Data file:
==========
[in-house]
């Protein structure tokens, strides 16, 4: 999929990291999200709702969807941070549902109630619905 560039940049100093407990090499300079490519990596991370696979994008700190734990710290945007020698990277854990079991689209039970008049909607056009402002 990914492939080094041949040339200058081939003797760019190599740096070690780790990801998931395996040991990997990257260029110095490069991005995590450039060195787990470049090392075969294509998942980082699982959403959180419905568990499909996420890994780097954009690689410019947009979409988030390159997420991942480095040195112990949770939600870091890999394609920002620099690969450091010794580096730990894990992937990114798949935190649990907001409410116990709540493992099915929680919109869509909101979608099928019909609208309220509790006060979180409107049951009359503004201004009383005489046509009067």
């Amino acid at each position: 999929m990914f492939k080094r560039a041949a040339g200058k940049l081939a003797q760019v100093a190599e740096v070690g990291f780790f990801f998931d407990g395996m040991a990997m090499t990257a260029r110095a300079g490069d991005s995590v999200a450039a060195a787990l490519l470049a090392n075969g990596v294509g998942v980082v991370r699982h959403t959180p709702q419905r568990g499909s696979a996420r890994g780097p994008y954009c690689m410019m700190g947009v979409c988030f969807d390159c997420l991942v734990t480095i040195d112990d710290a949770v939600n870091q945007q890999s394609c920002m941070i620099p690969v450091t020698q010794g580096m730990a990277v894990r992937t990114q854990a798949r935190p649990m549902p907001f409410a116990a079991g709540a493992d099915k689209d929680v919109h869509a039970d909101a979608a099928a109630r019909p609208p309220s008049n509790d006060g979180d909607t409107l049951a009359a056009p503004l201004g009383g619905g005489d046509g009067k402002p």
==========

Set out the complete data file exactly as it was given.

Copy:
[in-house]
């Protein structure tokens, strides 16, 4: 999929990291999200709702969807941070549902109630619905 560039940049100093407990090499300079490519990596991370696979994008700190734990710290945007020698990277854990079991689209039970008049909607056009402002 990914492939080094041949040339200058081939003797760019190599740096070690780790990801998931395996040991990997990257260029110095490069991005995590450039060195787990470049090392075969294509998942980082699982959403959180419905568990499909996420890994780097954009690689410019947009979409988030390159997420991942480095040195112990949770939600870091890999394609920002620099690969450091010794580096730990894990992937990114798949935190649990907001409410116990709540493992099915929680919109869509909101979608099928019909609208309220509790006060979180409107049951009359503004201004009383005489046509009067």
């Amino acid at each position: 999929m990914f492939k080094r560039a041949a040339g200058k940049l081939a003797q760019v100093a190599e740096v070690g990291f780790f990801f998931d407990g395996m040991a990997m090499t990257a260029r110095a300079g490069d991005s995590v999200a450039a060195a787990l490519l470049a090392n075969g990596v294509g998942v980082v991370r699982h959403t959180p709702q419905r568990g499909s696979a996420r890994g780097p994008y954009c690689m410019m700190g947009v979409c988030f969807d390159c997420l991942v734990t480095i040195d112990d710290a949770v939600n870091q945007q890999s394609c920002m941070i620099p690969v450091t020698q010794g580096m730990a990277v894990r992937t990114q854990a798949r935190p649990m549902p907001f409410a116990a079991g709540a493992d099915k689209d929680v919109h869509a039970d909101a979608a099928a109630r019909p609208p309220s008049n509790d006060g979180d909607t409107l049951a009359a056009p503004l201004g009383g619905g005489d046509g009067k402002p």